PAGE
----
Two Trains Running
Every neighborhood, no matter how affluent or impoverished, defines itself in part by shared spaces, those commonly trod grounds where residents can meet for a lengthy conversation or a passing nod. In playwright August Wilson's Two Trains Running, the diner owned by a character named Memphis represents one such location. Set amidst the tumultuous racial unease of 1969 Pittsburgh, the piece recalls a time when urban renewal projects were equated with gentrification, as scores of longtime neighborhood businesses were shuttered or torn down. Facing the wrecking ball, Memphis's diner embodies not just a restaurant, but the latest community institution to be slated for destruction as outside developers scheme to reengineer an entire neighborhood and eradicate landmarks of the past. Directed by Penumbra Theatre Company's founder, Lou Bellamy, the play is an ideal opener for the group's 35th season, reflecting their continuing mission to illuminate the essentialness of community, no matter how diverse or strained. Led by an ensemble cast of Penumbra regulars, the production also furthers the company's ongoing mission of staging Wilson's work as a decade-by-decade chronicle of black American history. For all of its era-specific trappings, however, the radical reshaping of a community will strike a resounding chord with anyone who's ever cherished a neighborhood, despite (or quite possibly because of) its supposed imperfections. (Photo by Ann Marsden)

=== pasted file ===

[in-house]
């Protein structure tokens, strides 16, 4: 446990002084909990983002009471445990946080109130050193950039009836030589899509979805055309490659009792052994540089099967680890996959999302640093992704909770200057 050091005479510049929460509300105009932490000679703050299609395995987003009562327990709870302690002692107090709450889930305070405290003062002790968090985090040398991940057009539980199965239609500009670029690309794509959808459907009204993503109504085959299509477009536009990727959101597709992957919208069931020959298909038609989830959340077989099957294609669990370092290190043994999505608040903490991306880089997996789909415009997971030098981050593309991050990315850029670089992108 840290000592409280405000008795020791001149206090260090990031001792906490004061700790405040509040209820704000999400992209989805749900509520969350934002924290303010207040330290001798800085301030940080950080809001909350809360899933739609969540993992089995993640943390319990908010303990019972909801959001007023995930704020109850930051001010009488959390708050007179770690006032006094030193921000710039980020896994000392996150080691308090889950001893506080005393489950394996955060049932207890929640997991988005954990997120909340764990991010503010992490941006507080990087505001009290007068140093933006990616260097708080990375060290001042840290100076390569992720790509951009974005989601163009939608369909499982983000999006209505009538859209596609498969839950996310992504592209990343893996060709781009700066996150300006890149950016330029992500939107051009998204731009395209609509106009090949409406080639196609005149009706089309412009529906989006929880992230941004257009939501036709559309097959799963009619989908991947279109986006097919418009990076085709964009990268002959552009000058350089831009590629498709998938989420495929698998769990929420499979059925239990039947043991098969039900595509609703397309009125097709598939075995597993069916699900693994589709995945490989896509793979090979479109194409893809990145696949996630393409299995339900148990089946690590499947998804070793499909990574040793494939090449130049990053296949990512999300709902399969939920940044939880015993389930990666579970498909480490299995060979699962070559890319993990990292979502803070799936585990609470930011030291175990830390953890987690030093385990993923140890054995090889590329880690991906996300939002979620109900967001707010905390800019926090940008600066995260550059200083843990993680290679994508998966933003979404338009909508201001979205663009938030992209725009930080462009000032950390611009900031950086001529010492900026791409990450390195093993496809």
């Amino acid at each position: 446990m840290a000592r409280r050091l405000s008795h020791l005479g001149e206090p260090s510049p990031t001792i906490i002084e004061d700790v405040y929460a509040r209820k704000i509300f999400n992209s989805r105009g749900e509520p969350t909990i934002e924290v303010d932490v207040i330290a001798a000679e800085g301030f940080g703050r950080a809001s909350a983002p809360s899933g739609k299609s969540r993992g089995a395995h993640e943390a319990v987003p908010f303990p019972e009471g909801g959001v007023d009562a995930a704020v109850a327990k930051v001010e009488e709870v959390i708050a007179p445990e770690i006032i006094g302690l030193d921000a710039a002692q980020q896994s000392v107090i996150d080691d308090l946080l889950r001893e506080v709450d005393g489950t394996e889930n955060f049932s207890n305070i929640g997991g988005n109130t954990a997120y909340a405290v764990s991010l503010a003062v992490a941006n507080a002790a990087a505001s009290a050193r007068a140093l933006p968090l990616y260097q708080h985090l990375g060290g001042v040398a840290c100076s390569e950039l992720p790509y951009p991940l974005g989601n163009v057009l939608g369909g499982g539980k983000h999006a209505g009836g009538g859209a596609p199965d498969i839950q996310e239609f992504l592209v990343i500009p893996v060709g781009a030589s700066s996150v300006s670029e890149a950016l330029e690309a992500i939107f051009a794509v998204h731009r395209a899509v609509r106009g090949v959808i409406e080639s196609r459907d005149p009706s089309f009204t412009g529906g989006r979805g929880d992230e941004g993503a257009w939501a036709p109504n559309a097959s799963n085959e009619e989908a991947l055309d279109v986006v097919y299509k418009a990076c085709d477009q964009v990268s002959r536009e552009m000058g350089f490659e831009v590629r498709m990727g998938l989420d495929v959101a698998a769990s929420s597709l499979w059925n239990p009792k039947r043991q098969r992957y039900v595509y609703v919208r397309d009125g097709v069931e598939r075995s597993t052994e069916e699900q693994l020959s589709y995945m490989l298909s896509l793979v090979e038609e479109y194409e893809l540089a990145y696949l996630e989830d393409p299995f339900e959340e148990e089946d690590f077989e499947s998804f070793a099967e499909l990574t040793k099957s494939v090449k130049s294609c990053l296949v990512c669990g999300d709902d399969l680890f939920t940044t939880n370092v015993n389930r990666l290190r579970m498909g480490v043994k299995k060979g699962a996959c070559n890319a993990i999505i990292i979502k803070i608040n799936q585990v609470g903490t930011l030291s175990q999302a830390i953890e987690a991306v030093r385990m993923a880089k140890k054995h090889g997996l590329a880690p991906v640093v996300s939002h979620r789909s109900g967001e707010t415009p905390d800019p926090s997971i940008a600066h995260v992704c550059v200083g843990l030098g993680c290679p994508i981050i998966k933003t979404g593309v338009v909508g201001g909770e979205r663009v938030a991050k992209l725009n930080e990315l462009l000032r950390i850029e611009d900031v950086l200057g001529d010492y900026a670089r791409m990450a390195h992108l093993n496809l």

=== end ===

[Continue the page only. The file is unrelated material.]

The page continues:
Wednesdays-Sundays, 7:30 p.m.; Sundays, 2 p.m. Starts: Sept. 29. Continues through Oct. 30, 2011
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